The New Criterion has published a new article which outlines the end of higher education in its current form. The internet and the higher education bubble are going to permanently change education sooner than later.

Higher ed: an obituary

It is not surprising that many observers despair of achieving fundamental, recuperative change in the institutions of higher education. Decades of withering criticism haven’t done much to move the needle, not least because parents still look to the credential of a BA, especially a BA from a prestigious venue, as a card of entry to the good life of the American dream.

That assumption, we believe, is about to change—is already changing. There are several sources of pressure. One has to do with the changing nature of the American dream itself: Can our society, debt-ridden as it is, continue to offer widespread material rewards to millions of college graduates?

Two related but separate issues revolve around the inner metabolism of higher education, in particular its astronomical and still escalating costs and—an even bigger reality—the wave of technological innovation that is poised to break over the entire institution of higher education like a tsunami…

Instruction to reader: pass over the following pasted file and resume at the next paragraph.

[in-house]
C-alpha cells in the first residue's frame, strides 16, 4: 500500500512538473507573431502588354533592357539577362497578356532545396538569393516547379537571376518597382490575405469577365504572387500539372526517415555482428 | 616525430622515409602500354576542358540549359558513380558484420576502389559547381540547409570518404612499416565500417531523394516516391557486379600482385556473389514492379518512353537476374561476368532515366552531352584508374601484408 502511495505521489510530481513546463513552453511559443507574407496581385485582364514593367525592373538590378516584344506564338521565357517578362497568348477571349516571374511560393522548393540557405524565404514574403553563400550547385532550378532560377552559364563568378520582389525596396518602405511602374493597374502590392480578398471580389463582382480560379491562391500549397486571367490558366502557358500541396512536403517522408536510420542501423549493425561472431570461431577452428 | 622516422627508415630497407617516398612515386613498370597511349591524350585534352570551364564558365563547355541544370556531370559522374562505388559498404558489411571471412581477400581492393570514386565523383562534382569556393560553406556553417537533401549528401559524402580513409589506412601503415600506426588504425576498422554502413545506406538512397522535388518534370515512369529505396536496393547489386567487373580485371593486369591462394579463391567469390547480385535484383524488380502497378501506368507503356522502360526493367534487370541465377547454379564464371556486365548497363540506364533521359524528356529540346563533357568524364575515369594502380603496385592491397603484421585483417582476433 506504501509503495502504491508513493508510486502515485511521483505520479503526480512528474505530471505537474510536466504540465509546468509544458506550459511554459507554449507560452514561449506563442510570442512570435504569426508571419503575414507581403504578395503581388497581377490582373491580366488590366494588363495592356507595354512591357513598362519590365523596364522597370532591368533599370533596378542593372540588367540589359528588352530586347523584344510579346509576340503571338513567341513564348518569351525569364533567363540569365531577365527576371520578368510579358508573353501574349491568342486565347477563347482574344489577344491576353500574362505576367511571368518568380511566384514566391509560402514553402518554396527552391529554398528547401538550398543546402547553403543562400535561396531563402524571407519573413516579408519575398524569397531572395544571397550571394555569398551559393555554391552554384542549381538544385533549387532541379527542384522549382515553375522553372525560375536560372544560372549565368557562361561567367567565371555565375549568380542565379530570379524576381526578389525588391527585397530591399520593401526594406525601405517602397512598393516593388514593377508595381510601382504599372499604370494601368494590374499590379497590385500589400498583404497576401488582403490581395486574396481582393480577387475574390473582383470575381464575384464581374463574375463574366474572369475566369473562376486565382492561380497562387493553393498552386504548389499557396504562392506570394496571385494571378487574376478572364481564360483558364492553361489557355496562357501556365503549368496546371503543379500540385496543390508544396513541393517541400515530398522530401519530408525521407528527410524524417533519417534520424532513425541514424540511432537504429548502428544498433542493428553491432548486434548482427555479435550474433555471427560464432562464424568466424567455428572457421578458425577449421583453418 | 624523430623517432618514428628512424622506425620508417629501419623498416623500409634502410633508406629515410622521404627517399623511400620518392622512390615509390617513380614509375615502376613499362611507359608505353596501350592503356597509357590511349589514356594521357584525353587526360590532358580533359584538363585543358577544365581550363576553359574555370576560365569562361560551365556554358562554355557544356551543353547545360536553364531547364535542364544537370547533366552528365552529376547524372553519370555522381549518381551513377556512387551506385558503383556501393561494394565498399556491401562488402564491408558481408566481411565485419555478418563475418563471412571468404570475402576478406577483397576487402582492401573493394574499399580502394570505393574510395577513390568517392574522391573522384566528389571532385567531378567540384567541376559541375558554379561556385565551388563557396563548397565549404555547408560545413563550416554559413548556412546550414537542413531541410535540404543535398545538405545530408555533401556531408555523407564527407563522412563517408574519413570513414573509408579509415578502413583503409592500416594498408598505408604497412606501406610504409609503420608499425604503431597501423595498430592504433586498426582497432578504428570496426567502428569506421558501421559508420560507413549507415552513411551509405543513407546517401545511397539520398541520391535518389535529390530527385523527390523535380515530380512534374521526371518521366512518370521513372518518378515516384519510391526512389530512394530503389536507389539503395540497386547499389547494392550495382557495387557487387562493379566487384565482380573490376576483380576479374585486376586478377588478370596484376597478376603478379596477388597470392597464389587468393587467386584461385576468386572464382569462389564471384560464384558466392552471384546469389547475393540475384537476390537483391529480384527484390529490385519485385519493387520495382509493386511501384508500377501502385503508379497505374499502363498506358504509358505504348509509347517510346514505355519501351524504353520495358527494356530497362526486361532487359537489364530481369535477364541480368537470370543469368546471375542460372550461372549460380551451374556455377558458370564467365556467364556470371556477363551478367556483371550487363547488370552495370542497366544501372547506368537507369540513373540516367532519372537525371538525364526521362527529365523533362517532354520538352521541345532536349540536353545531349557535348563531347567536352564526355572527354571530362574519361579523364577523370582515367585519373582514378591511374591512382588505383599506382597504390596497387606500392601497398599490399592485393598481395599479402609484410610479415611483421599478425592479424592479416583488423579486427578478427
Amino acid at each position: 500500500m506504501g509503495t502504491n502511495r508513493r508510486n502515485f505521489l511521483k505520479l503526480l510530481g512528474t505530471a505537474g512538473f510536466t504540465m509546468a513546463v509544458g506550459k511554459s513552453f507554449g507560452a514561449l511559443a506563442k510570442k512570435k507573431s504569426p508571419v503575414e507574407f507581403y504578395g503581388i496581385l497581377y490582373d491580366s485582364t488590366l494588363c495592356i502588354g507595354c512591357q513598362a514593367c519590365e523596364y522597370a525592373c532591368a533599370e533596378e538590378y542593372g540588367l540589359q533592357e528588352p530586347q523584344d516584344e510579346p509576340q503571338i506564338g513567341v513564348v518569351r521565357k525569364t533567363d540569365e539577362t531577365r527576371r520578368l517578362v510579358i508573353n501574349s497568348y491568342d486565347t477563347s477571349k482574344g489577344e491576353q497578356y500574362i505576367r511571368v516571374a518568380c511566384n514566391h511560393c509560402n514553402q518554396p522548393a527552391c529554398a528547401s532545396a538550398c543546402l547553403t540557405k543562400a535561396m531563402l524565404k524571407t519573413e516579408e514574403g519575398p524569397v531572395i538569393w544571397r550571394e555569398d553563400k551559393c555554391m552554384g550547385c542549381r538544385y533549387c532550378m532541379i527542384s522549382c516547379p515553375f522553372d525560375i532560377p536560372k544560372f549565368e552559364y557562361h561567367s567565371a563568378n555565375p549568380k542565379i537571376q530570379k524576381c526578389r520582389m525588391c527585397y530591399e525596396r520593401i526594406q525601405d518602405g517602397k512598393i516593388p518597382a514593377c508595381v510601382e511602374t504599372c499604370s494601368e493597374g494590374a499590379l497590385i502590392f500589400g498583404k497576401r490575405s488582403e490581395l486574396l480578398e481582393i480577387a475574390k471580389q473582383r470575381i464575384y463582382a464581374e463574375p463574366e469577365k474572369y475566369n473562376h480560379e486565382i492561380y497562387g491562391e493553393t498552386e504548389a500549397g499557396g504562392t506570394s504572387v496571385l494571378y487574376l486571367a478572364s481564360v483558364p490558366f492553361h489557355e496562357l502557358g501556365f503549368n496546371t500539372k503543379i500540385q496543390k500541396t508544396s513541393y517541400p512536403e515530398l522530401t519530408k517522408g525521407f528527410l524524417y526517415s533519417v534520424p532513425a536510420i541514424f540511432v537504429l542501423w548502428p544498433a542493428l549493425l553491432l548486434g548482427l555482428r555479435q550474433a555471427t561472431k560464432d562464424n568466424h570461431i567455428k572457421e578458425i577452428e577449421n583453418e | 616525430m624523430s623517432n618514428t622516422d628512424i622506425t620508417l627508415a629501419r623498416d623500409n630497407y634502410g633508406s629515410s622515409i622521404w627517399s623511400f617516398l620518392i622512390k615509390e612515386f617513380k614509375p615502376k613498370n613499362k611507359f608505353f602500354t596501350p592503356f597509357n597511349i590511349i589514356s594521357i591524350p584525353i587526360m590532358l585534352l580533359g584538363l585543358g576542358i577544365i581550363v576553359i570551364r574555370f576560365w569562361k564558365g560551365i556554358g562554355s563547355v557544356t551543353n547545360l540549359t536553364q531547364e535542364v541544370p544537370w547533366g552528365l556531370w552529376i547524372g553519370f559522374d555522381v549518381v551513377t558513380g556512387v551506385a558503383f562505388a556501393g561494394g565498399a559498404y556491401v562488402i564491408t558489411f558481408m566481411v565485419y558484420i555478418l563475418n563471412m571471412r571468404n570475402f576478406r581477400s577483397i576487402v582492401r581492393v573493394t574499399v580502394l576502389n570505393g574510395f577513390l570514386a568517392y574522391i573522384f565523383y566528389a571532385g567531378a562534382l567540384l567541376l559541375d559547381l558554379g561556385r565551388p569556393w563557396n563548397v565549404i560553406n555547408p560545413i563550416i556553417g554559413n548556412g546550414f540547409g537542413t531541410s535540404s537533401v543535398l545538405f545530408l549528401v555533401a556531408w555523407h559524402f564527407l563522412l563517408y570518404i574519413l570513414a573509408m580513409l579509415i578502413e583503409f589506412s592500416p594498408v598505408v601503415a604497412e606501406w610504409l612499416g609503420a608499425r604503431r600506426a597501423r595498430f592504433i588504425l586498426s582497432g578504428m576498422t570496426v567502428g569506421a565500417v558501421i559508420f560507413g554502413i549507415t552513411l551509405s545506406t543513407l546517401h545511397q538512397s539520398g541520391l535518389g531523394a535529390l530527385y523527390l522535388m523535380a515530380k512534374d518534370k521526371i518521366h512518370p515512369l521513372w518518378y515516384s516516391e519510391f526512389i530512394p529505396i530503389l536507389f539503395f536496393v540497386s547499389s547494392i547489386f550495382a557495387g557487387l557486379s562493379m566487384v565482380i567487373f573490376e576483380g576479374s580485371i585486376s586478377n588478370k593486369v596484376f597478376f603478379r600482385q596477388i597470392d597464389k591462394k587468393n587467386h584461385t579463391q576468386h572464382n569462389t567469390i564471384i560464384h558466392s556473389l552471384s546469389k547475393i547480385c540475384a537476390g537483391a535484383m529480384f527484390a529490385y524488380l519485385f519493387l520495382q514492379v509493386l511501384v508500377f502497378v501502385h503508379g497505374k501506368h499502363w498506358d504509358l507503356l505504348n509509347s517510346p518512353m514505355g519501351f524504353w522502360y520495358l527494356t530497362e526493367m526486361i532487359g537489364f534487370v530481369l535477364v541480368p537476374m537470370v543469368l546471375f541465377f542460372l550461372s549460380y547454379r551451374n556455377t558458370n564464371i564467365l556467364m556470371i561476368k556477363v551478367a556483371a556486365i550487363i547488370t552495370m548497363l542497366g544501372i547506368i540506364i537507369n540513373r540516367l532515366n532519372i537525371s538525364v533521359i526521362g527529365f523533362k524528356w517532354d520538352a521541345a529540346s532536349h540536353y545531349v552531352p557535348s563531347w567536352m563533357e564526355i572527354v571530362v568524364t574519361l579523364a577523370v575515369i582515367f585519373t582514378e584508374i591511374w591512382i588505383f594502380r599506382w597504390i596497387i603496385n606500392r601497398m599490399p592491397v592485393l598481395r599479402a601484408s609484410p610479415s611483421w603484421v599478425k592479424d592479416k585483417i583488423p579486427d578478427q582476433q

It was the law professor (and prominent internet commentator) Glenn Reynolds who first popularized the phrase “higher education bubble.” Drawing on Stein’s Law, Reynolds argued that the market for higher education, like the housing market before it, is on an unsustainable, inflationary path. “Bubbles form when too many people expect values to go up forever,” he observes. “Bubbles burst when there are no longer enough excessively optimistic and ignorant folks to fuel them. And there are signs that this is beginning to happen already where education is concerned.”…

But the financial reality of higher education is merely the tip (albeit a painfully sharp tip) of the proverbial iceberg. An even larger engine of change is that extraordinary but common-as-dirt reality that we see all around us but whose power we underestimate because it has become part of the taken-for-granted furniture of our lives. We mean the Internet.

Read the original article:
Higher ed: an obituary (The New Criterion)